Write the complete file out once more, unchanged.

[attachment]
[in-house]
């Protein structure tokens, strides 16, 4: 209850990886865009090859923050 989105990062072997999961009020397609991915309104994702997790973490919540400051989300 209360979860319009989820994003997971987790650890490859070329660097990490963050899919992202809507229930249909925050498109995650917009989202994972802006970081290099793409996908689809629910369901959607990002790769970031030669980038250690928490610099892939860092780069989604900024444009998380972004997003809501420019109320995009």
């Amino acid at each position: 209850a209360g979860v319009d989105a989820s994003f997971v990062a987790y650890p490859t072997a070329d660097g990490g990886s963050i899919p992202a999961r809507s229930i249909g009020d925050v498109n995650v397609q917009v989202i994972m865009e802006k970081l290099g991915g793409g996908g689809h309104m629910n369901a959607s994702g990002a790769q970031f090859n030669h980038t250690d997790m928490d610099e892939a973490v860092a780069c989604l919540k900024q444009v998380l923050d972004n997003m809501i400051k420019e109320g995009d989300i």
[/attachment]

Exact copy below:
[in-house]
């Protein structure tokens, strides 16, 4: 209850990886865009090859923050 989105990062072997999961009020397609991915309104994702997790973490919540400051989300 209360979860319009989820994003997971987790650890490859070329660097990490963050899919992202809507229930249909925050498109995650917009989202994972802006970081290099793409996908689809629910369901959607990002790769970031030669980038250690928490610099892939860092780069989604900024444009998380972004997003809501420019109320995009």
């Amino acid at each position: 209850a209360g979860v319009d989105a989820s994003f997971v990062a987790y650890p490859t072997a070329d660097g990490g990886s963050i899919p992202a999961r809507s229930i249909g009020d925050v498109n995650v397609q917009v989202i994972m865009e802006k970081l290099g991915g793409g996908g689809h309104m629910n369901a959607s994702g990002a790769q970031f090859n030669h980038t250690d997790m928490d610099e892939a973490v860092a780069c989604l919540k900024q444009v998380l923050d972004n997003m809501i400051k420019e109320g995009d989300i």